more than 6,000 Yellow Card reports since 2008. In relation to your question regarding under-reporting, this is
likely to be highly variable depending on many factors with serious events more likely to be reported. The
level of ADR reporting may also fluctuate between given years due to a variety of reasons such as a
medicine/vaccines being new (reporting rates are generally higher when a product is first introduced),
stimulated interest/publicity and variations in exposure to the medicine/vaccine.
I can confirm that as of 9th March 2012, the MHRA has received a total of 6,106 reports of suspected
associated with the use of Cervarix vaccine (including, reports where brand is unspecified), in the United
Kingdom, involving 13,857 suspected adverse reactions.
Table 1 below details the number of ADR reports submitted from industry (GlaxoSmithKline), healthcare
professionals and patients, and total number of reports, received for each year of the immunisation
Number of Reports
Professionals Total Number of
Please note that all ADR reports regardless of source are analysed and assessed in the same way. It is
important to be aware that a report of a suspected side effect to the MHRA does not necessarily mean that it
has been caused by the vaccine only that the reporter had a suspicion that it may have. Many factors have to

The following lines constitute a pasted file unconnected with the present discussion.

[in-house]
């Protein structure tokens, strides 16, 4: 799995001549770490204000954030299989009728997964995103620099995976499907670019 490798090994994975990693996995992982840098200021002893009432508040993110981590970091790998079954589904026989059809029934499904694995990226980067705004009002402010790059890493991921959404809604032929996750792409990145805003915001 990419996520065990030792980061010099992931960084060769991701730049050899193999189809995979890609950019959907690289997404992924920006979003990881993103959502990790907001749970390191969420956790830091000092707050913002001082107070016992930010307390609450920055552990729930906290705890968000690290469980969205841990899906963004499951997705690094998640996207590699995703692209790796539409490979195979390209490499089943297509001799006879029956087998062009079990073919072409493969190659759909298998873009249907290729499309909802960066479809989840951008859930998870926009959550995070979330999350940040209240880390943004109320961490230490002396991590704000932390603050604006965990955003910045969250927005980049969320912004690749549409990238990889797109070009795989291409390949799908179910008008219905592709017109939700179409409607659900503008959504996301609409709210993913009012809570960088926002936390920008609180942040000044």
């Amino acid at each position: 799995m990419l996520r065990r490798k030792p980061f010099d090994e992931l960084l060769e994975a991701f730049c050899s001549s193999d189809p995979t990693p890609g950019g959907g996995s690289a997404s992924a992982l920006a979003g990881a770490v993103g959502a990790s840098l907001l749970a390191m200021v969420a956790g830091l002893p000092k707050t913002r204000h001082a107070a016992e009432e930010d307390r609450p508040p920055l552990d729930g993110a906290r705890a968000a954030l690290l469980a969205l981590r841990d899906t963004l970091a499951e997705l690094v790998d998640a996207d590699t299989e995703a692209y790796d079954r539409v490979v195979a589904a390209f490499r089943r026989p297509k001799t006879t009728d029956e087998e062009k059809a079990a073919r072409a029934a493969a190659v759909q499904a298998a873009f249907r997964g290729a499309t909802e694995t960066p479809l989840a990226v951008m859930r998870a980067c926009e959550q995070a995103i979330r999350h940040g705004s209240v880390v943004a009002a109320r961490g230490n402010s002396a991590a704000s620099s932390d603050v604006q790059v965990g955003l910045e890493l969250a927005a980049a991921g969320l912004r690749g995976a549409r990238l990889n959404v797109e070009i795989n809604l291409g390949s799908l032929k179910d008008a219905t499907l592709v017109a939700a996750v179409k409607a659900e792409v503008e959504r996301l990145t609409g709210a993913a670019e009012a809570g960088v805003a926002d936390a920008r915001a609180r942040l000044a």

be taken into account in assessing the relationship between a vaccine and a suspected side effect such as
the possible role of underlying or undiagnosed illness or infection. The number of reports received should not
be used as a basis for determining incidence of a reaction as neither the total number of reactions occurring
nor the exact number of patients using the vaccine is known.
In terms of decision-making, MHRA has in place processes to obtain independent expert advice on the
balance of risks and benefits from the Commission on Human Medicines (CHM) and its sub-committees. As
we also work within a European regulatory framework and as many new vaccines (such as HPV vaccines)
have a single EU-wide marketing authorisation, we work very closely with other EU Member States and the
European Medicines Agency in vaccine pharmacovigilance and regulatory decision making. When
considering balance of benefits and risks, all relevant available data is taken into consideration.
Please be assured that the number and nature of suspected ADRs received following HPV vaccine so far is
very much in line with what the MHRA expected to receive at this time and no serious new risks have been
identified. CHM has advised that the balance of risks and benefits of HPV vaccine remains positive.
As with all vaccines and medicines, the MHRA will continue to closely monitoring the safety of HPV vaccine.
I hope this information is useful to you.
Miss Saira Mahmood
Senior Pharmacovigilance Scientist
Vigilance Intelligence and Research Group
Vigilance and Risk Management of Medicines
Cc: Miss Sarah Heffer, Therapeutic Group Co-ordinator
Cc: Dr Philip Bryan, Unit Manager; Vaccines, Anti-infectives and Advanced Therapies